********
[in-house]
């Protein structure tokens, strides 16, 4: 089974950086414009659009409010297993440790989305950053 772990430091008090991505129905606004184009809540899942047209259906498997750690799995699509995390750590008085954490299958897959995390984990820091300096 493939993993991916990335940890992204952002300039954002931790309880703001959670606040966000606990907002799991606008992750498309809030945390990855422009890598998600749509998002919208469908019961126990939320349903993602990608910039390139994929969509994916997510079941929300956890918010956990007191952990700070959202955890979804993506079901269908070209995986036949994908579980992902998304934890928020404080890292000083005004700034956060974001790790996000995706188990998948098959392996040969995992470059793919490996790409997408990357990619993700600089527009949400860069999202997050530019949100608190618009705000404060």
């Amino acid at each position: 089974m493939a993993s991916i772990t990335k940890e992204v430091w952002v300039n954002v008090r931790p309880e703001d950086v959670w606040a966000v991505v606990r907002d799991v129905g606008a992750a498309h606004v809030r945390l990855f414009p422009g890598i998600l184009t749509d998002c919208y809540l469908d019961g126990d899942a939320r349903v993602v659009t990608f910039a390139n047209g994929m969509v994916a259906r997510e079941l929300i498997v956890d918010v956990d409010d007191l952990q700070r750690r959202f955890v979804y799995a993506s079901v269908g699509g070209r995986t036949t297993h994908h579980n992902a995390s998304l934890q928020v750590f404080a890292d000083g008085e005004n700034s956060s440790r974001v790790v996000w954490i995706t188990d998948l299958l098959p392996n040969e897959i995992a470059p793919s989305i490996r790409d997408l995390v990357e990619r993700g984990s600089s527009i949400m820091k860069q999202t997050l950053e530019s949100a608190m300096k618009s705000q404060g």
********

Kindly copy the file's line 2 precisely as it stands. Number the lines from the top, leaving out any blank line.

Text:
């Protein structure tokens, strides 16, 4: 089974950086414009659009409010297993440790989305950053 772990430091008090991505129905606004184009809540899942047209259906498997750690799995699509995390750590008085954490299958897959995390984990820091300096 493939993993991916990335940890992204952002300039954002931790309880703001959670606040966000606990907002799991606008992750498309809030945390990855422009890598998600749509998002919208469908019961126990939320349903993602990608910039390139994929969509994916997510079941929300956890918010956990007191952990700070959202955890979804993506079901269908070209995986036949994908579980992902998304934890928020404080890292000083005004700034956060974001790790996000995706188990998948098959392996040969995992470059793919490996790409997408990357990619993700600089527009949400860069999202997050530019949100608190618009705000404060």